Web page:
Southern California air regulators delivered a major win last week in the fight to improve the region’s toxic air quality. KVCR’s Megan Jamerson reports they voted to hold warehouses accountable for the diesel truck pollution they attract with a rule that’s the first of its kind in the nation.
During over three hours of public comment, the South Coast Air Quality Management District heard a clear message of overwhelming support from Inland Empire locals like her said Andrea Vidaurre of the People’s Collective for Environmental Justice.
“Everybody here knows somebody with asthma," said Vidaurre. "Everybody here has family here working at the front lines of pollution making it possible for the world to run. We can’t live in a world that jeopardizes peoples health anymore.”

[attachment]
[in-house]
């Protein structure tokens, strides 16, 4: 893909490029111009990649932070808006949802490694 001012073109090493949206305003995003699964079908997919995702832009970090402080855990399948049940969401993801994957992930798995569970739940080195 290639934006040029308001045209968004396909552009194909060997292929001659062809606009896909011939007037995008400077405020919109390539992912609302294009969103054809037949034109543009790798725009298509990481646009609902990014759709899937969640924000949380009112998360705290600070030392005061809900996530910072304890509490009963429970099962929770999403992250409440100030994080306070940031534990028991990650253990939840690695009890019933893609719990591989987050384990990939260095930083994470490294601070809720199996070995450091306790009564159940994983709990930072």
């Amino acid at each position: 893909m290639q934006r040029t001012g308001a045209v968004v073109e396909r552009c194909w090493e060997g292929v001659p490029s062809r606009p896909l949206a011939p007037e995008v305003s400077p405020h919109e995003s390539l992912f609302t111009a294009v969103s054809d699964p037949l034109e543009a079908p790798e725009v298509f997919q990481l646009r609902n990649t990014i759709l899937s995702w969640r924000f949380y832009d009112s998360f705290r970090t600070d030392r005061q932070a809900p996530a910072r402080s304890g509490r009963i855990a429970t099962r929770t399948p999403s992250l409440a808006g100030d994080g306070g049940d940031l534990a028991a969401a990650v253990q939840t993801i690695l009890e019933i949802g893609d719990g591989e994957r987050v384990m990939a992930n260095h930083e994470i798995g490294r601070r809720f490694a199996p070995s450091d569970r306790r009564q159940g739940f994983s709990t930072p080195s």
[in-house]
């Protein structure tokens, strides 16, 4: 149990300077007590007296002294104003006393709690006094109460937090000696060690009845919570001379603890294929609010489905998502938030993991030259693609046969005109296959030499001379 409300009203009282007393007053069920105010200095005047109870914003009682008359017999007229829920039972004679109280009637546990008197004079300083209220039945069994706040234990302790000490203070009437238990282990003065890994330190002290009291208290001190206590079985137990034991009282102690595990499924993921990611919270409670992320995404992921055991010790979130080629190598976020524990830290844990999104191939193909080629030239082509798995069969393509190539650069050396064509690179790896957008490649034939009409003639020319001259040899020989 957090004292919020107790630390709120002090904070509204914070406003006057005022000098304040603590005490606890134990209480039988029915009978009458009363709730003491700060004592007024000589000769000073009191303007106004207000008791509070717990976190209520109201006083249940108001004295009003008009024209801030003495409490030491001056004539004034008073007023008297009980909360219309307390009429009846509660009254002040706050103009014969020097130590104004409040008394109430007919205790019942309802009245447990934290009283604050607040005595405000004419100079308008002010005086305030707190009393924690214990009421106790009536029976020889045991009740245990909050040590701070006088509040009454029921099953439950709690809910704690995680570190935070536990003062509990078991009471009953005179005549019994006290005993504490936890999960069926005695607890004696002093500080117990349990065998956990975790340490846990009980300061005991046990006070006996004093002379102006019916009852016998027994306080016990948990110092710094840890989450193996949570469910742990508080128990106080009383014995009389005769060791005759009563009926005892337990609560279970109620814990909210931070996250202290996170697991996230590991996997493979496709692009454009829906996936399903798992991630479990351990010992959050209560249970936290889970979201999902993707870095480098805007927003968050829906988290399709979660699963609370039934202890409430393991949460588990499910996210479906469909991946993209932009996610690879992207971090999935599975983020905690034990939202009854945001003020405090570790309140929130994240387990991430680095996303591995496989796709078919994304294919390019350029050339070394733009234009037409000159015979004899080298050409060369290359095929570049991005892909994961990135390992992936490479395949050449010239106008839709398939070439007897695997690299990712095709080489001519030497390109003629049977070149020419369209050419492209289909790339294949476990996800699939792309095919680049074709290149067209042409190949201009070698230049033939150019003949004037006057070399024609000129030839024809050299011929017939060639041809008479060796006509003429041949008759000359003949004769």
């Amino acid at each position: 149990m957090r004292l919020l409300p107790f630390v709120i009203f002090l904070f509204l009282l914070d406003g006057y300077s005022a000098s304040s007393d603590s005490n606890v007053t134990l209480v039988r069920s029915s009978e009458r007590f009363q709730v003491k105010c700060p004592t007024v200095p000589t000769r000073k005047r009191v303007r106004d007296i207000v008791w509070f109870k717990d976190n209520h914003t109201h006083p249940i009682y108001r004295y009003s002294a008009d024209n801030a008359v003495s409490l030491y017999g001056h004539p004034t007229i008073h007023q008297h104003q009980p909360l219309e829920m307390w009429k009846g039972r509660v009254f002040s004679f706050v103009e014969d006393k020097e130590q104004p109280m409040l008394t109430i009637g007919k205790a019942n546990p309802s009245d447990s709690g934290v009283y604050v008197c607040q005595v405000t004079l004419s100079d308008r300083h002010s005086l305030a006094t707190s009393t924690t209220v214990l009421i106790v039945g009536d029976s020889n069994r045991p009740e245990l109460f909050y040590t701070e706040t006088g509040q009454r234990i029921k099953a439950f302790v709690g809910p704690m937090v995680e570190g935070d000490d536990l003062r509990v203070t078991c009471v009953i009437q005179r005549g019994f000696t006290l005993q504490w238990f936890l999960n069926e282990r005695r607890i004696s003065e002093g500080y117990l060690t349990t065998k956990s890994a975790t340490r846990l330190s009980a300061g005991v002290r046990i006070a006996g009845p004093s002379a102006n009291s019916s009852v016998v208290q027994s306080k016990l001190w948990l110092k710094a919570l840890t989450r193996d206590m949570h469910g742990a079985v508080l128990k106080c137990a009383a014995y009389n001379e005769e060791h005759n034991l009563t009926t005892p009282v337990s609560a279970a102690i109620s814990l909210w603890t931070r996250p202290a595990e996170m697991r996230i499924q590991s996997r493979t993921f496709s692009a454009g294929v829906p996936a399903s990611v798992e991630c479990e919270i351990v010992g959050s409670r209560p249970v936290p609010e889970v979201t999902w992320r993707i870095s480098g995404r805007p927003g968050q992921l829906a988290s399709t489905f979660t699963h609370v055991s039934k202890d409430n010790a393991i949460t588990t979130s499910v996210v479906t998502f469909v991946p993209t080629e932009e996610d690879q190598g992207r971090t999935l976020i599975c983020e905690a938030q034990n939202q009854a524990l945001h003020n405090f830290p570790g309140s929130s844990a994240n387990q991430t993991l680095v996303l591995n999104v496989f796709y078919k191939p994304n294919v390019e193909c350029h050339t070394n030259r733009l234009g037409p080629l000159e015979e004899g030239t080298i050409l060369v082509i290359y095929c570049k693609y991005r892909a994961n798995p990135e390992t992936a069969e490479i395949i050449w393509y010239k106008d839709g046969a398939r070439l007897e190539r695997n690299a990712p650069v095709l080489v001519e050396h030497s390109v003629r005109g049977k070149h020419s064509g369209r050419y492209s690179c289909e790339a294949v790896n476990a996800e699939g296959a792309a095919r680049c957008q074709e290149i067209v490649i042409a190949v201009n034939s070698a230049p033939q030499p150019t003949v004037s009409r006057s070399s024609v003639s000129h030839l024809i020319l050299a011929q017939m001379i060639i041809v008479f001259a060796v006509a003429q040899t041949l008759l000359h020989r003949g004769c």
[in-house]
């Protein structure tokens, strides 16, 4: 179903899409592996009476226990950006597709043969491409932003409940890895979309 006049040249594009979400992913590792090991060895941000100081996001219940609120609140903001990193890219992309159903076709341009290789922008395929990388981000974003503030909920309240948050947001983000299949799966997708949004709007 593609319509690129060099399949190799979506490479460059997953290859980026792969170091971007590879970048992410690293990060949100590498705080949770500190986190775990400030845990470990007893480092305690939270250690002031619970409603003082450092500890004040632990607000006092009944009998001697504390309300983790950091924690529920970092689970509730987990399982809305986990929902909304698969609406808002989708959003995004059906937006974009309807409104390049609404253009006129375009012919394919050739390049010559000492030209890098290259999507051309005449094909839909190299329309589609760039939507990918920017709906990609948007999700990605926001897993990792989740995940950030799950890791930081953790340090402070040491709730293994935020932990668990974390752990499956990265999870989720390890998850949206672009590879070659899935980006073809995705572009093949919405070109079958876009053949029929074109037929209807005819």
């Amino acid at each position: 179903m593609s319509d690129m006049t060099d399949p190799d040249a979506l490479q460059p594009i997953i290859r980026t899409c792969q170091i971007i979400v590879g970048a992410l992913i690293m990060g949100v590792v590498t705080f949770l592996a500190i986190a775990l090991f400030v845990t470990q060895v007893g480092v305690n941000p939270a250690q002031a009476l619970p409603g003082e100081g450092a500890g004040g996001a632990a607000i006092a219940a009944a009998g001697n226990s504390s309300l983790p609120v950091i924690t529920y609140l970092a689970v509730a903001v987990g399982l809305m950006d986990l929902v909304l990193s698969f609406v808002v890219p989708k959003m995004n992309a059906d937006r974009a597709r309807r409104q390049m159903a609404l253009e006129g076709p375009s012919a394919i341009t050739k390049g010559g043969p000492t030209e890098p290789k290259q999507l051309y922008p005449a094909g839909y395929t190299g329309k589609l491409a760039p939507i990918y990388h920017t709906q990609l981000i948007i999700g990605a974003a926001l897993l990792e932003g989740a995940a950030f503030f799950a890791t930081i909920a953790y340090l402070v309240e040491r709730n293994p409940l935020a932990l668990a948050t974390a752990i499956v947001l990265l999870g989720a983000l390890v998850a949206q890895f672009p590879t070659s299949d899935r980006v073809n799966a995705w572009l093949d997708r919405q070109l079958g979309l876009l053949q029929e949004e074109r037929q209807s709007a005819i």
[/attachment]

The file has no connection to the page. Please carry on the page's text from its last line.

At the heart of the debate was the balance between improving public health impacts in low income and communities of color most affected by pollution from diesel trucks that move goods versus the costs to business to comply with the program. Concerns about job losses and the lack of available zero emissions truck models were also raised during public comment.
The rule passed with a 9 to 4 vote. It will require both new and existing large warehouses to meet emissions reductions goals each year through a point system. They can do things like add solar or use near-zero or zero-emissions trucks to gain points and avoid penalties.
A district report estimates the rule could result in the public health savings benefits of $2.7 billion and reduce ozone emissions by 15 percent by 2031.